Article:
Saturn LW300 (2002)
By Tom Hagin
SPECIFICATIONS Manufacturer's Suggested Retail Price $ 21,420 Price As Tested $ 26,090 Engine Type DOHC 24-valve 3.0 Liter V6 w/SMFI* Engine Size 184 cid/3000 cc Horsepower 182 @ 5600 RPM Torque (lb-ft) 190 @ 3600 RPM Wheelbase/Width/Length 106.5"/78.8"/190.4" Transmission Four-speed automatic Curb Weight 3432 pounds Fuel Capacity 15.7 gallons Tires (F/R) P205/65R15 all-season Brakes (F/R) Disc (ABS)/disc (ABS) Drive Train Front-engine/front-wheel-drive Vehicle Type Five-passenger/five-door Domestic Content 80 percent Coefficient of Drag (Cd.) 0.32 PERFORMANCE EPA Economy, miles per gallon city/highway/average 20/26/23 0-60 MPH 8.4 seconds 1/4 (E.T.) 17.0 @ 86.5 mph Top-speed 120 mph * Sequential multi-port fuel injection
After nearly a decade of producing one small car in three variations, Saturn introduced a new vehicle to keep its customers from shopping elsewhere when it came time to trade up to a larger car.
The L-Series was introduced as a 2000 model and it comes as a sedan or wagon, with the choice of four-cylinder (L200 and LW200) or V6 (L300 and LW300) power. This week we test the LW300 wagon.
OUTSIDE - The L-series look is understated, simple and relatively plain, although that descriptive term that can be used for many vehicles in its class. Industry experts say that snappy styling isn't an overwhelming issue with buyers shopping the mid-sized vehicle category. So instead of bold styling statements, Saturn is most interested in making sure its customers are well taken care of with stellar service and sales experiences. Like its smaller siblings, the S-series cars, the L-series uses Saturn's unique composite plastic body panels draped over a unit body skeleton Saturn calls a modified space frame. The low rear sill and swing-up rear door make loading cargo easy, and with up to 71 cubic feet of space to work with, two trips to the hardware store may be unnecessary. Fifteen-inch alloy wheels and performance-oriented tires are standard, while 16-inch chrome-clad wheels and larger tires are optionally new for 2002.
INSIDE - The interior of the L-series starts with the large, firmly padded front bucket seats, which are height-adjustable on the driver's side and offer good support. The two-tone dashboard is made of quality soft-touch material, while the fit and finish is above par. Controls and instruments are within easy reach and simple to view, although the steering wheel obscures the ignition switch somewhat. The center stack of controls, which contains the audio and climate controls, is also clean and uncluttered and offers large buttons and rotary knobs for intuitive operation. Rear seating is more than ample for two and relatively roomy for three. Rear legroom could be better, but head and shoulder room is excellent. The rear cargo area gives lots of space, while the 60/40 split rear seat is very easy to fold down for extra cargo room. There is a well beneath the floor that holds a full-sized spare tire, a plus at tire rotation time.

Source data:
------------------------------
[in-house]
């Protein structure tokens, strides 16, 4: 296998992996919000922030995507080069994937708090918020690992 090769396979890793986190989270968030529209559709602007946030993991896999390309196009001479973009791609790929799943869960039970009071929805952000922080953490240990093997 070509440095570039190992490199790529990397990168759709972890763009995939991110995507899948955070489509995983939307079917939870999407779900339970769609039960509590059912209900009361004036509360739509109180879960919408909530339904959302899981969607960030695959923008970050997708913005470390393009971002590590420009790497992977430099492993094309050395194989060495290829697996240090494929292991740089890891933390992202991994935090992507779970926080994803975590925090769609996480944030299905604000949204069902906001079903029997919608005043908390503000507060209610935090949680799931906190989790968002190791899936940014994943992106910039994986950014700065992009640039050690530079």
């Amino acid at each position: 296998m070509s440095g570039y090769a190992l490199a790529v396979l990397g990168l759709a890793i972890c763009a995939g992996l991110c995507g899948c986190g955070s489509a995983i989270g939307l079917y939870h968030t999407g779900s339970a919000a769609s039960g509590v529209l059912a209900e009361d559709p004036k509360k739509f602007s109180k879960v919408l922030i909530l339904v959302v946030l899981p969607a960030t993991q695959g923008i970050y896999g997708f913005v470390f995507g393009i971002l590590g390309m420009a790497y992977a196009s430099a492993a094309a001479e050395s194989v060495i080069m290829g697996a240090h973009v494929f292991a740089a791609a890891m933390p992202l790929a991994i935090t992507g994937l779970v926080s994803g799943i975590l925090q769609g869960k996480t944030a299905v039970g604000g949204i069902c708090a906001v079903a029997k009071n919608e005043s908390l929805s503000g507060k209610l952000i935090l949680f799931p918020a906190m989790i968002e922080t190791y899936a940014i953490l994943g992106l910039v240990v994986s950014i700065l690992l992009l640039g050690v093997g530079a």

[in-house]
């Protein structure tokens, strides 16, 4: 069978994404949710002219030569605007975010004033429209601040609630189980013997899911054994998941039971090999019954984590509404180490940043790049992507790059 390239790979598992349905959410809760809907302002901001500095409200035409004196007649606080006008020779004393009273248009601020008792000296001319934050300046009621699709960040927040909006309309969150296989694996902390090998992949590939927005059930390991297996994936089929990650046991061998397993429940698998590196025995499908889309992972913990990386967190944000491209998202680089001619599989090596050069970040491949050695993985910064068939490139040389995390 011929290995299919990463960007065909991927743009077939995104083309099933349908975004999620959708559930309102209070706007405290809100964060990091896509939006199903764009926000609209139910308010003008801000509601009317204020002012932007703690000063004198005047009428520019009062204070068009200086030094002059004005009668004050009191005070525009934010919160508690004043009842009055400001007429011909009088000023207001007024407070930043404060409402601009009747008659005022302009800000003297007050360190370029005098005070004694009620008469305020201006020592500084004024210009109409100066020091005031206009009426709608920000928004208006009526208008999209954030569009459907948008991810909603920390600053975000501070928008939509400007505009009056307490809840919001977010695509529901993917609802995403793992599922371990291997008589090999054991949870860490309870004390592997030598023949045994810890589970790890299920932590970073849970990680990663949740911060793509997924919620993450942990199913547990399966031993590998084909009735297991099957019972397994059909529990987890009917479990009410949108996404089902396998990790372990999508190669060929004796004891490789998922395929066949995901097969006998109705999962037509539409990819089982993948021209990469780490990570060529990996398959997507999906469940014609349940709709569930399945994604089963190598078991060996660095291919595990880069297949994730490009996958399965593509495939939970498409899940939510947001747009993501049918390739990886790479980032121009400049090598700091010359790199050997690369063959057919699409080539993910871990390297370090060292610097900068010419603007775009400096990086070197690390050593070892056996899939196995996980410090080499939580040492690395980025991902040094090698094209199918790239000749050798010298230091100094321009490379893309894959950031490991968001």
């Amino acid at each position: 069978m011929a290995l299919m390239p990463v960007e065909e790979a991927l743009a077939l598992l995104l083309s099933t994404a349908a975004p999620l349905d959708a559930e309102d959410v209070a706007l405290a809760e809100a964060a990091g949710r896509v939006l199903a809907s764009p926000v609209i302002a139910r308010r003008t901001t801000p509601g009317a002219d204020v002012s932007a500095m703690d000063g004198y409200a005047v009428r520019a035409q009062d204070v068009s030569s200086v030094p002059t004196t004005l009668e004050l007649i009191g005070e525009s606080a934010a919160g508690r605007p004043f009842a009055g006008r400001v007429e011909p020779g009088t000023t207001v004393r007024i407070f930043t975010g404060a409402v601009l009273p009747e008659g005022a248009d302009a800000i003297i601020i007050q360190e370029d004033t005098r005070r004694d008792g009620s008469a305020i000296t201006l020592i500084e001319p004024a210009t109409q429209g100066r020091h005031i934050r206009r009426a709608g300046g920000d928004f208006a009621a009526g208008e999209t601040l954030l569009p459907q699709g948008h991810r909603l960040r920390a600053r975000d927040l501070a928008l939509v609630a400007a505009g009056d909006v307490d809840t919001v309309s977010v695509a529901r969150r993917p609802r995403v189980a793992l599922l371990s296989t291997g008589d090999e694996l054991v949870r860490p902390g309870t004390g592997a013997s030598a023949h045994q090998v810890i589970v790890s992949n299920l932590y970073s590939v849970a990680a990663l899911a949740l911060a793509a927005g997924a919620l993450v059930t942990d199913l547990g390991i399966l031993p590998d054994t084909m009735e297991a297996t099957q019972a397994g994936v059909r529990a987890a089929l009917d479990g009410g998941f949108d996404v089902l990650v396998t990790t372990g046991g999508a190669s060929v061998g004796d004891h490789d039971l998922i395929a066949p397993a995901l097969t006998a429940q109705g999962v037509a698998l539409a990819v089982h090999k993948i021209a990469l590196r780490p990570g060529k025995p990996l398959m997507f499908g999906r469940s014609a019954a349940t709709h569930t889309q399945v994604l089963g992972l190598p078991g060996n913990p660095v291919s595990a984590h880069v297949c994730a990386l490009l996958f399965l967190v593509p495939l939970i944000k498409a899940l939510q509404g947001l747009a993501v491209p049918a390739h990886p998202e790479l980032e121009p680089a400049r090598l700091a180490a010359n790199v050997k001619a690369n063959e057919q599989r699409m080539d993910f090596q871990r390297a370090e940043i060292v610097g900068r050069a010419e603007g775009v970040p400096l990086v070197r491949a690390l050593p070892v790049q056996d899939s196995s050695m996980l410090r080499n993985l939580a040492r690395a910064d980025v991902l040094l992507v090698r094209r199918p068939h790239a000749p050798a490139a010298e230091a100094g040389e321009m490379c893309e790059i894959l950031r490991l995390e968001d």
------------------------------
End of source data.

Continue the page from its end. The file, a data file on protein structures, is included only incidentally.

ON THE ROAD - L-series buyers have the choice of either V6 or four-cylinder power. The aluminum 2.2-liter four, all-new when it was introduced in 2000, uses a long-stroke design, dual overhead camshafts and four valves per cylinder to produce 137 horsepower and 147 lb-ft of torque. Improvements to this engine include coil-on-plug ignition for efficiency and twin balance shafts for smoothness. But it is overshadowed by the smooth and powerful V6, a 3.0-liter unit that produces 182 horses and 184-lb-ft of torque. Its unique 54-degree cylinder bank design allows more practical underhood packaging than the usual 60 or 90-degree layout, and is shared by other global GM vehicles. The Saturn V6 gives a wide torque band, so passing is never a problem, and since it's mated to GM's super-smooth four-speed automatic transmission, downshifts are decisive and crisp.
BEHIND THE WHEEL - The L-Series rides on a unit body platform, and with its fully independent suspension, it can provide driving fun on twisting, two-lane roads. Its stiff chassis and body skeleton displays very little twist and bend, and the ride feels firm, without being jarring. The MacPherson strut front and multi-link rear suspensions swallow bumps and potholes while remaining secure and well-balanced. Its power rack-and-pinion steering system is weighted well, and delivers precise and controlled road feel under most conditions. Traction control is standard, while the four-wheel disc brakes with a standard anti-lock system (ABS) provide positive, fade-free stopping power.
SAFETY - Traction control, ABS, dual dashboard and head curtain airbags, daytime running headlamps and side-impact door beams are standard. New for 2002 is the Lower Anchors and Tethers for Children (LATCH) system for securing child seats.
OPTIONS - Leather seating, $1295; power driver's seat, $325.